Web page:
I believe the answer is 0.5(x(x^2-a)^0.5)-0.5aln(x+(x^2-a)^0.5)

does anyone know how to get this/derive this i.e. not take from tables !!!!

Thanks

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- Dec 2nd 2008, 06:24 AMcoverbandIntegrate Sqrt[x^2-a]?
I believe the answer is 0.5(x(x^2-a)^0.5)-0.5aln(x+(x^2-a)^0.5)

does anyone know how to get this/derive this i.e. not take from tables !!!!

Thanks - Dec 2nd 2008, 07:05 AMJhevon
that is correct.

to get the derivative of the answer, you need to use the product rule and the chain rule. are you familiar with these.

moreover, note that $\displaystyle \frac d{dx} \ln u = \frac {u'}u$ (by the chain rule)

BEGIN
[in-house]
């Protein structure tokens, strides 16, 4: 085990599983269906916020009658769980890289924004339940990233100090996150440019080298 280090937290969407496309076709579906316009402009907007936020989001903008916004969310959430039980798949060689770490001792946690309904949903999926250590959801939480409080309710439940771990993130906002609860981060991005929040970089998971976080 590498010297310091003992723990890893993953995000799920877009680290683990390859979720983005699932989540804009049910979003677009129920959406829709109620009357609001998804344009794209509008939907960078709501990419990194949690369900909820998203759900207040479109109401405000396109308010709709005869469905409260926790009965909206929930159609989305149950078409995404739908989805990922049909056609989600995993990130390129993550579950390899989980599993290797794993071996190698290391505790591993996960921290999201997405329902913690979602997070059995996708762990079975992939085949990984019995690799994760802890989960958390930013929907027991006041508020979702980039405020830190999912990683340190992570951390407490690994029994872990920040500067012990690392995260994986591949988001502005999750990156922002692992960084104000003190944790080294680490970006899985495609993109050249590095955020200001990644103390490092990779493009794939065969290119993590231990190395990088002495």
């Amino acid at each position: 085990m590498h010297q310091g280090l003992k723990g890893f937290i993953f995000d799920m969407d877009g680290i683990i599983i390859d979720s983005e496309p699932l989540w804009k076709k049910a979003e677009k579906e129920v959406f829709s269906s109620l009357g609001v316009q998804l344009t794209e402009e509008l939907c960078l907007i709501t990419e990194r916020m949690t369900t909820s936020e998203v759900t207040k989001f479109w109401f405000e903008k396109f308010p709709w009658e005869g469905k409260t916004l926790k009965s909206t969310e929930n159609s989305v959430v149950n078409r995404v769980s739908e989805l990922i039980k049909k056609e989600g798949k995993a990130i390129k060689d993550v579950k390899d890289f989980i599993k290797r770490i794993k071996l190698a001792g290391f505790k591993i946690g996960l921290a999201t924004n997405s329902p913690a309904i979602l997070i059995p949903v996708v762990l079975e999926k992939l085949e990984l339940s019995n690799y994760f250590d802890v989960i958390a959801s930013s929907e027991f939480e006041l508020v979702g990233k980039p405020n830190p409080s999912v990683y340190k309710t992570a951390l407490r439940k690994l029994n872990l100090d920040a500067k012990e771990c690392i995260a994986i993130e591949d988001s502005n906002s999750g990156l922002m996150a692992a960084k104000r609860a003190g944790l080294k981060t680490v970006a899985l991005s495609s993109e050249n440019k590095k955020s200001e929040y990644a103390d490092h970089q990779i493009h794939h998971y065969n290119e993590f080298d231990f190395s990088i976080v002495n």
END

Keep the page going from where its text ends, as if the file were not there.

where $\displaystyle u$ is some function of $\displaystyle x$ - Dec 2nd 2008, 07:39 AMChop Suey
- Dec 4th 2008, 12:53 PMMathstud28
try letting $\displaystyle x=\sqrt{a}\cosh(\theta)$

- Dec 4th 2008, 12:56 PMcoverband
mathstud what if a is negative - then we can't consider sqrt(a) ?

- Dec 4th 2008, 12:57 PMMathstud28
- Dec 4th 2008, 12:59 PMcoverband
but we want to integrate Sqrt[x^2-a] and i forsee difficulty for if a<0 we can not use sqrt(a) in our substitutions

- Dec 4th 2008, 01:00 PMMathstud28
- Dec 4th 2008, 01:00 PMcoverband
- Dec 4th 2008, 01:00 PMMathstud28
- Dec 4th 2008, 01:01 PMJameson